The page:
The Blob as Threat: A Discourse on the Nature of the Masses and Its Bifurcating Capabilities through Terror
Hansley A. Juliano, II AB Political Science: January 20, 2009
Hansley A. Juliano, II AB Political Science: January 20, 2009
Inasmuch as the illustration might sound unsuitable, it appears that we Filipinos, in functioning as a democratic unit, always subscribes to the maxim of community-building shared by the iconic 1990s rock band Eraserheads: that every good and relevant action should consider the well-being of what we love to term as “the masses” (para sa masa, sa lahat ng binaon ng sistema). In an appeal to the notion of collective experience and thinking about the practice of politics as a fulfilment of social imperatives, we unwittingly subsume ourselves to a dynamic of communal experience that is, in itself, following the order of modernity which, in turn, proliferate the seeds of its darkest potential in the form of totalitarianism. Consonant with the Hobbesian proposal of power as necessarily centralized, it then appears as if society cannot function if the accumulation of property cannot occur and thus, the necessity of increasing power parallel to the intensity of accumulation for the bourgeois. This imminent greed of the bourgeois catalysed the retaliation of the lower social classes in the form of “the masses” as the proletariat, illustrated by Karl Marx and Friedrich Engel’s The Communist Manifesto. This, however, is problematic if we are going to consider the fact of the claim of historicity in action. To centralize political action into the welfare of the masses is to commit once more the error of the French Revolution in thinking that community-building could and should be equated with the desire to accumulate and preserve property.
Hannah Arendt defines the masses as the product of the breakdown of class structures which, though related, is not at all similar to the relations of the mob and the bourgeois. The mass is, in more ways than one, the conglomeration of directed interests of people displaced from their class in the aftermath of the breakdown of society. In the destruction of the nation-state, the security of each individual is put to question, which leads to the attempt to assure the rights of an individual in the enactment of Universal Human Rights. This is in itself, as may be garnered from the declaration of Jacques Derrida, always suspicious as human rights can only be guaranteed inside the nation-state. In such a situation, we cannot help but be under the suspicion that the supranational agency declaring such is on its way of attempting to establish a world order under its hegemony. Thus, it comes off as no wonder that any action of the United States of America that is claimed to be interventionist will always fall under the lens of scrutiny as an imperialist move.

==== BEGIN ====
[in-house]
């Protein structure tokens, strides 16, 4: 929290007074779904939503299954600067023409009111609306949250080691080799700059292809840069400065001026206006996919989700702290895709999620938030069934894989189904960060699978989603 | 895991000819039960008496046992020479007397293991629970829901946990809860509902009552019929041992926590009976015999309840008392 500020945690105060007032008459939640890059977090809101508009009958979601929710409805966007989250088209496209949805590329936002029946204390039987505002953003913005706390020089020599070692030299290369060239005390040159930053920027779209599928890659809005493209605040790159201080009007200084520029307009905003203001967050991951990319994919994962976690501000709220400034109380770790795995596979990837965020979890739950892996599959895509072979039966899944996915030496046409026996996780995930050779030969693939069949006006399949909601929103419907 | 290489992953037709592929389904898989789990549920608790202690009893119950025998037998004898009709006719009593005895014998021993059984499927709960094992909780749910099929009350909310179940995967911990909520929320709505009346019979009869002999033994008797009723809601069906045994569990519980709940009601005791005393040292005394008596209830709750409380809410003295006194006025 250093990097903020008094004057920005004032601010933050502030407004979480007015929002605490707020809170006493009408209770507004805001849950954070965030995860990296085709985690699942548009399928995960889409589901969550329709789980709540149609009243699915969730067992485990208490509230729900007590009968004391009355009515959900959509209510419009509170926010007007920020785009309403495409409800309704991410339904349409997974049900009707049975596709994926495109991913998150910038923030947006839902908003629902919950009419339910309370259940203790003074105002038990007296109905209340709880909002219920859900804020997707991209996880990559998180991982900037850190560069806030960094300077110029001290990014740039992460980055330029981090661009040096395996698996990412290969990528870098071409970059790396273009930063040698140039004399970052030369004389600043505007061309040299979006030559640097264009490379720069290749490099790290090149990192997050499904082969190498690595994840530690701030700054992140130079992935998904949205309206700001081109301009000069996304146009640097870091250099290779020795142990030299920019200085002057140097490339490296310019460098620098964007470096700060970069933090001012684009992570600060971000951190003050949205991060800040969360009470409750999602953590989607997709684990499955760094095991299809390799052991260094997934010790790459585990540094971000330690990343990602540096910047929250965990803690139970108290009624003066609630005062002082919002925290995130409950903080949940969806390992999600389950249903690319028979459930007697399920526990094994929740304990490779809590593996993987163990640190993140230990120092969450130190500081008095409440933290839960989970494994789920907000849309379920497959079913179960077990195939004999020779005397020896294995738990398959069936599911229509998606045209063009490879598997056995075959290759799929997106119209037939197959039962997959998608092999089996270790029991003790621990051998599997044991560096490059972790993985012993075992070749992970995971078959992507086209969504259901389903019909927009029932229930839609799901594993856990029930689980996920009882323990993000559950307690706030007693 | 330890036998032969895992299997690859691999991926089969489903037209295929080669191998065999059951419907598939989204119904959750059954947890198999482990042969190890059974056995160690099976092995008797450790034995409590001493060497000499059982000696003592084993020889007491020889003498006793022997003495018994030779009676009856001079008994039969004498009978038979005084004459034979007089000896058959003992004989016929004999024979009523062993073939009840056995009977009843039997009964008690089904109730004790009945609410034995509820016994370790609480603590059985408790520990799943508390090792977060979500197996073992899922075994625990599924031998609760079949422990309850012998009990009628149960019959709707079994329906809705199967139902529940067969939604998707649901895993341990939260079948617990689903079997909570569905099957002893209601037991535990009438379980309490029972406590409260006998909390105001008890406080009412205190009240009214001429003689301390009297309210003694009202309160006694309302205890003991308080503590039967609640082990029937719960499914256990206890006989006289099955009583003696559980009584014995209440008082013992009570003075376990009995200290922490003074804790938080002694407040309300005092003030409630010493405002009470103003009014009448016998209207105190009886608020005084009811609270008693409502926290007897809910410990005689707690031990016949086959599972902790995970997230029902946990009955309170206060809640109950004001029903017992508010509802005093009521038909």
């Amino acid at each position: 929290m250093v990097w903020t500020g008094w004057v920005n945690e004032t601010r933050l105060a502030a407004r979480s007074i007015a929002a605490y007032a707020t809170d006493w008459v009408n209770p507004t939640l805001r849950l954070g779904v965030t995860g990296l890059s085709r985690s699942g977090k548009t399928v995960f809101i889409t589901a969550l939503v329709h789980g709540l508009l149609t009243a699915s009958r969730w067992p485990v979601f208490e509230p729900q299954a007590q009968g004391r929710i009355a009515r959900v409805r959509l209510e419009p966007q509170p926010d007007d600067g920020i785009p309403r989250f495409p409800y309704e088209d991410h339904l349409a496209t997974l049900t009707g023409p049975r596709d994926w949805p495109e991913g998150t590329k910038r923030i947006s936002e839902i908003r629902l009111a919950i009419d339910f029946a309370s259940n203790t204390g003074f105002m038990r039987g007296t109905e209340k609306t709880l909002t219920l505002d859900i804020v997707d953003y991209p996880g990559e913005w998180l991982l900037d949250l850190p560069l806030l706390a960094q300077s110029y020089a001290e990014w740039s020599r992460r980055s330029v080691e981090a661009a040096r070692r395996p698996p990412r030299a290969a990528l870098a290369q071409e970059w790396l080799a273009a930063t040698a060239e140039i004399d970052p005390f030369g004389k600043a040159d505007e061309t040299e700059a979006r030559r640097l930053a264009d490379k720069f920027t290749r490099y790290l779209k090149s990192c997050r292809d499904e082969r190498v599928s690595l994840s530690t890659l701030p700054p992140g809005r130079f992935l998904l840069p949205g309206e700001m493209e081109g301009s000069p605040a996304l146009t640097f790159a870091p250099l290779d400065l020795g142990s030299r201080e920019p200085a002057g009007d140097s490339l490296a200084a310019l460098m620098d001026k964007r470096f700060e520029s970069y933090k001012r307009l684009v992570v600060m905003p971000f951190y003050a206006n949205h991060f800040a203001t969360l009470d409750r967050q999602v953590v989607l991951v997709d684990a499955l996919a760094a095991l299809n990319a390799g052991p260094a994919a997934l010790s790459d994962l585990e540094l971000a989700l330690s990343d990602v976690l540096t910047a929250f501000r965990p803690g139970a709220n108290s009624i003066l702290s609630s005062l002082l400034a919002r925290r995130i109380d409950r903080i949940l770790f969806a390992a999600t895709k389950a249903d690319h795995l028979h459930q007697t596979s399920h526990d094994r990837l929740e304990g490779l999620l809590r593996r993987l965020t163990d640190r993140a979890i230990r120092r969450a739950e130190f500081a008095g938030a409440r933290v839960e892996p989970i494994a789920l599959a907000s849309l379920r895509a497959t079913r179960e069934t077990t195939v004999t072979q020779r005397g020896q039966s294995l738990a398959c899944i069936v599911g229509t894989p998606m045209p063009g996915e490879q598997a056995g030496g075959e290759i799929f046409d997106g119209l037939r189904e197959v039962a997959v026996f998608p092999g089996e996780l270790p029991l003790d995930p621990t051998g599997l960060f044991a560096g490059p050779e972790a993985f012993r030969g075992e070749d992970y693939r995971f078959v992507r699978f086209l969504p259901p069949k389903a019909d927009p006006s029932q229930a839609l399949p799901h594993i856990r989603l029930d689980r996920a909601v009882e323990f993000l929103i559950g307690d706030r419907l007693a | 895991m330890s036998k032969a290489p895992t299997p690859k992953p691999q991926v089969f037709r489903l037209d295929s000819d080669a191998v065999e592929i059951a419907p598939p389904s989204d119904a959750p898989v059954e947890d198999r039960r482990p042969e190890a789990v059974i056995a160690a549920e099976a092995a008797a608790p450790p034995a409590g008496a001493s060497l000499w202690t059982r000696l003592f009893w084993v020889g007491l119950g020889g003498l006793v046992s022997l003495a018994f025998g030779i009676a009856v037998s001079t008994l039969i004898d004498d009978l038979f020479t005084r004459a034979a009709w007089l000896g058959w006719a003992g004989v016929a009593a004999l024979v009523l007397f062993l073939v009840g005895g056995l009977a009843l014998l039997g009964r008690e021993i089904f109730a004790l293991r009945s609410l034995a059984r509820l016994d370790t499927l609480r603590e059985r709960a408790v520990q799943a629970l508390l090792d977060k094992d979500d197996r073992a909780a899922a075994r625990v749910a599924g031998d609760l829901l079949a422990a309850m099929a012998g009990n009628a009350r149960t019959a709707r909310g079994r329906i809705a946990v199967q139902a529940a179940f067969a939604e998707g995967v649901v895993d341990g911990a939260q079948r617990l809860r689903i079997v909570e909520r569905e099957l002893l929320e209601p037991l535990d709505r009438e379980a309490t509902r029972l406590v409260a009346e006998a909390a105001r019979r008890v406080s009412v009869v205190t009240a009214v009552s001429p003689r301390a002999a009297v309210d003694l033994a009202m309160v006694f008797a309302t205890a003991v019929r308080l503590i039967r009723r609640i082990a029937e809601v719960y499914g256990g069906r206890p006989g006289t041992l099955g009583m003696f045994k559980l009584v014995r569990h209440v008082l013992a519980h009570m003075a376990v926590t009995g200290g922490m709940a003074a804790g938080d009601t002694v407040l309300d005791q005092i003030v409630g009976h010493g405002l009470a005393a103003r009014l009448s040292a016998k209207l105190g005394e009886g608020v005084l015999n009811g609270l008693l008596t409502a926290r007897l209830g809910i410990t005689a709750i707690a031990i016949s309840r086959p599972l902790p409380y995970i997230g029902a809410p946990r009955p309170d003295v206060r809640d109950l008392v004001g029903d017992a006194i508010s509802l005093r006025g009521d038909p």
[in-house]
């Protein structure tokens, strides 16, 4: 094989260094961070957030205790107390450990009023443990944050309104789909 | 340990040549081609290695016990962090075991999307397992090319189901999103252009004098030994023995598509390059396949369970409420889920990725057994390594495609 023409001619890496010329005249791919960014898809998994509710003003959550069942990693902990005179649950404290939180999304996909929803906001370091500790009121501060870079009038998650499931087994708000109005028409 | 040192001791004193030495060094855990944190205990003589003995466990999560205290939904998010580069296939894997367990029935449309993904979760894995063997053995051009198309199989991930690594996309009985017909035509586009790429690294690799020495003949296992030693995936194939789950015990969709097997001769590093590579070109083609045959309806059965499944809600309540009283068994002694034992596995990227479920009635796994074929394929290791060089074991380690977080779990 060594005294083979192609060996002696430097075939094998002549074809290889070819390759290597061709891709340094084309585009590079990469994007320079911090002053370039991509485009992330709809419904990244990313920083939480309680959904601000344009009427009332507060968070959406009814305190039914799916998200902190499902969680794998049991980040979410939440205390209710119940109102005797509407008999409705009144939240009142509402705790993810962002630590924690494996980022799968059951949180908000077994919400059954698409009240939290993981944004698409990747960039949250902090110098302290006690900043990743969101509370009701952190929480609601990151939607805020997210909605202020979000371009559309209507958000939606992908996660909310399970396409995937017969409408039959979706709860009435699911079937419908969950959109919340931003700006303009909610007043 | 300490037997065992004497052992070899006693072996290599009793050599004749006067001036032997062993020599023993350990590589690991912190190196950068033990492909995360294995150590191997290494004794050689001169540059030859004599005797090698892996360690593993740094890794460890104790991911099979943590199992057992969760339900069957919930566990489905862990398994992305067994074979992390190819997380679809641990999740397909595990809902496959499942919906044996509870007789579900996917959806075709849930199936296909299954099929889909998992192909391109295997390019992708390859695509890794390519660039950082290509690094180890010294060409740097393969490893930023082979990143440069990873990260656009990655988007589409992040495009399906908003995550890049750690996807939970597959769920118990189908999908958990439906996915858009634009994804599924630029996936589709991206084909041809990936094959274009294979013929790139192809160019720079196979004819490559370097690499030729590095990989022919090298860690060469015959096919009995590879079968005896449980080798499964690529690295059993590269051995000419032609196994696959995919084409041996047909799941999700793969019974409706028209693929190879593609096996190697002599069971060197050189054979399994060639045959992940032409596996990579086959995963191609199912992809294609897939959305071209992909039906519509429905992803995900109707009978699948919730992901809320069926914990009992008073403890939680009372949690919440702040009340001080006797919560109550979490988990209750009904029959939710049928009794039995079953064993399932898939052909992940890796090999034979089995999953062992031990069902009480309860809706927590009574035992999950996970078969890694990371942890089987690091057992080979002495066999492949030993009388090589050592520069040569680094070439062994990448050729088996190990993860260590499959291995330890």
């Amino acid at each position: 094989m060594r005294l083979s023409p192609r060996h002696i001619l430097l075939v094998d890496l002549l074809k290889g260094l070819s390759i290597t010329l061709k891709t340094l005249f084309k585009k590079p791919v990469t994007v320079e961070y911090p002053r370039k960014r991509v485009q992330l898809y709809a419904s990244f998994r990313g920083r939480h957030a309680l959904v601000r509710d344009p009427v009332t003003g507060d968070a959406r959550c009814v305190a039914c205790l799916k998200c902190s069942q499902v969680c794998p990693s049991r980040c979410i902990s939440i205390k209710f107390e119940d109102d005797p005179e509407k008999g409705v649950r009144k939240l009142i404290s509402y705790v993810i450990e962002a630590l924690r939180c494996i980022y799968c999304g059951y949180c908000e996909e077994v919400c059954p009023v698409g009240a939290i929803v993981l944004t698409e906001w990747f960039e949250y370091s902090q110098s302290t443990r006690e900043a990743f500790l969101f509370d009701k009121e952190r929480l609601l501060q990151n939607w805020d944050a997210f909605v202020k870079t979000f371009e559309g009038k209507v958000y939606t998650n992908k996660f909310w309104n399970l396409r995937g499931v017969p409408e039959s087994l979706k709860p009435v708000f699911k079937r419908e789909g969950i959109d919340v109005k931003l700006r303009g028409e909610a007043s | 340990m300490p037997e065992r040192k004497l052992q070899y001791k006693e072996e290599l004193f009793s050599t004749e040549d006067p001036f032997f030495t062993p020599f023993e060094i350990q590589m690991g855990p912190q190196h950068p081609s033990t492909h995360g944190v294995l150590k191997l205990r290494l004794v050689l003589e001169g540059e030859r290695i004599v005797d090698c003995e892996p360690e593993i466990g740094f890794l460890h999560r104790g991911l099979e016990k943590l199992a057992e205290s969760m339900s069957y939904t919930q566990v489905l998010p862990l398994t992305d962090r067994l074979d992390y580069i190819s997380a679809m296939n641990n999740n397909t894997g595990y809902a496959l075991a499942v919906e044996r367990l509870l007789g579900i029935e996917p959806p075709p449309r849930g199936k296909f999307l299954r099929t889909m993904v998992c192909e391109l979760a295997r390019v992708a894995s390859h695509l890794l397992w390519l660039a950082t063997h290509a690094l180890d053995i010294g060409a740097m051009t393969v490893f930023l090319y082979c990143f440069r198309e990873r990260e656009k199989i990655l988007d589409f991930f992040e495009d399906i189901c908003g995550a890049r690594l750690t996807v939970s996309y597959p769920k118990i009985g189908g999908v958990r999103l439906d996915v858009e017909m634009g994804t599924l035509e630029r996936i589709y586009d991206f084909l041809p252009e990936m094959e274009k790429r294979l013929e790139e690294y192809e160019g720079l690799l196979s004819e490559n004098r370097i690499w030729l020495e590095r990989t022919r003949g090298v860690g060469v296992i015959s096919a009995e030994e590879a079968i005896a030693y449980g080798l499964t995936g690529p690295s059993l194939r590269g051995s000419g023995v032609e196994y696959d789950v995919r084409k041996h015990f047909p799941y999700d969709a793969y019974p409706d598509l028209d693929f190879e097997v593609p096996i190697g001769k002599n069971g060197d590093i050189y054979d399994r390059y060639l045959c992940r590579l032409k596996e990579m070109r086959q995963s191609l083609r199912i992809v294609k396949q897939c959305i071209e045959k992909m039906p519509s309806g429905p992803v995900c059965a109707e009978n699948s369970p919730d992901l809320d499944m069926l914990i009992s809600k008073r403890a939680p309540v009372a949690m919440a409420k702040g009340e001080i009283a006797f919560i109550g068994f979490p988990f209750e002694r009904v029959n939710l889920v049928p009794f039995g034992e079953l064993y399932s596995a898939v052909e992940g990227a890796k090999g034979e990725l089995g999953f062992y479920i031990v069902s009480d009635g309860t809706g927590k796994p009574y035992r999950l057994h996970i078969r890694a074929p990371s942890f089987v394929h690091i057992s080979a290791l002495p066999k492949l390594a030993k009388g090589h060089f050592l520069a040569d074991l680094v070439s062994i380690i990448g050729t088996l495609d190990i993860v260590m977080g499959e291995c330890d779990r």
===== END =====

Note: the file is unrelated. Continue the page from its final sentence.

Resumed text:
It must also be noted that, contrary to the belief that the masses are the exact equivalent of the demos in the public sphere, the driving force of the masses is a sense of despair and loss of significance to themselves; a form of “pervasive emo-ness” which makes them think that society and the world in general will never understand nor tolerate their existence. Thus, they are predisposed to all ideologies as these ideologies present “grand narratives” which will explain their situation without them having to deliberate upon it. The masses follow a very Rousseauvian (and therefore problematic) view of the means by which the community caters to the development of the individual. Entering the self no longer produces neither enlightenment nor recognition of desires and appetites but a hysteria acknowledging one’s brokenness and inability to change it.